China is reported to be raising its 2025 nationwide sales target for ‘new-energy vehicles’ to 25%, allowing carmakers who are eager to expand in the world’s largest auto market further incentive to work on their zero-emissions offerings. According to Nikkei Asian Review, this is a rise from its initial target of 20% for 2025, which was set in 2017.
The proposal from China’s industry ministry calls for the ‘new-energy vehicles’ category, which includes electric, plug-in hybrid and fuel cell autos, to make up 25% of all new vehicles sold in 2025, up from just 4% in 2018. The proposal, which covers 2021 to 2035, calls for accelerating the development of key parts and systems with the goal of making China a world leader in core technology for new-energy vehicles.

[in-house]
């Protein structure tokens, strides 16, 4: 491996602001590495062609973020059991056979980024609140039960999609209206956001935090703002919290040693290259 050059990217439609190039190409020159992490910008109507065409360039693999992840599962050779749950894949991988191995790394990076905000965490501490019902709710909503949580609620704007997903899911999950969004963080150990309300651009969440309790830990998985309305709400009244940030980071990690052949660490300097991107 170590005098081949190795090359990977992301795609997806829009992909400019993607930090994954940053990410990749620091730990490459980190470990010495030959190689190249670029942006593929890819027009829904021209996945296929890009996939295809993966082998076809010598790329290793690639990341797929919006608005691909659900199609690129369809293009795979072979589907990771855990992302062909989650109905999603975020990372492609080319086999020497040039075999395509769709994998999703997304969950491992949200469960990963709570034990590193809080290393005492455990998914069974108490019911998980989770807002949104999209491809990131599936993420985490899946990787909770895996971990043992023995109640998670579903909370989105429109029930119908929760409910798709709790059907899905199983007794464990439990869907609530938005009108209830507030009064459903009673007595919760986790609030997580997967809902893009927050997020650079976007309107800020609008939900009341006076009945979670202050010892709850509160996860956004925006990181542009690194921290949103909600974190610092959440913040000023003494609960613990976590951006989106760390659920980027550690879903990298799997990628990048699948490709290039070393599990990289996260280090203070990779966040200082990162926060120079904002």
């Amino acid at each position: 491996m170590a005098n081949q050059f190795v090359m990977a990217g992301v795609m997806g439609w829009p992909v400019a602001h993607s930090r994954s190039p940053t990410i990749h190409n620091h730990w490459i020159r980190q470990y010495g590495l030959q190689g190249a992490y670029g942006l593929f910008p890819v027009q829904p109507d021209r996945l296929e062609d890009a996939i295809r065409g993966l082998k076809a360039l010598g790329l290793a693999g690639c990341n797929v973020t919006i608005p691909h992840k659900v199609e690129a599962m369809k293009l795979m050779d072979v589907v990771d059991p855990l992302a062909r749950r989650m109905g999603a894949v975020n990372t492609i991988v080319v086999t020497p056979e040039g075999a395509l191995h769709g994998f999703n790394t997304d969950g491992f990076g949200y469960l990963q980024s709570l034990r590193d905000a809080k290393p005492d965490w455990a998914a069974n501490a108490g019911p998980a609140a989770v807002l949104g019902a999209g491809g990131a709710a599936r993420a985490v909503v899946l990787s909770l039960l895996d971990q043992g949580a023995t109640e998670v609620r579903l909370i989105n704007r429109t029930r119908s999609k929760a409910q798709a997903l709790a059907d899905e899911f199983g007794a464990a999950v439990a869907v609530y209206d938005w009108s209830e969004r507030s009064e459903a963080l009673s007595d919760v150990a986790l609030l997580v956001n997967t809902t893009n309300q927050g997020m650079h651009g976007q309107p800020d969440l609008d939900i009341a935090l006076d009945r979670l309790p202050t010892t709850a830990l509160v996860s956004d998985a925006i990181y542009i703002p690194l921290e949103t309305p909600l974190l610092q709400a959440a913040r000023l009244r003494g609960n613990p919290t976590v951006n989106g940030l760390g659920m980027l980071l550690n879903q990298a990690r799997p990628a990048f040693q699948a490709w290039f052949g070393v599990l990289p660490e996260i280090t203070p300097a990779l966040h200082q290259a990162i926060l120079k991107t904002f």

China became the largest market for electric vehicles in 2015 and is estimated to account for 6% of all new vehicles sold in the country in 2019. Although domestic companies still hold the lead in market share, they face competition from rivals such as Tesla, which has set up a wholly owned subsidiary in Shanghai and begun mass production of its electric cars.
China’s industry ministry has also called for the share of vehicles featuring autonomous-driving technology to increase by 2025.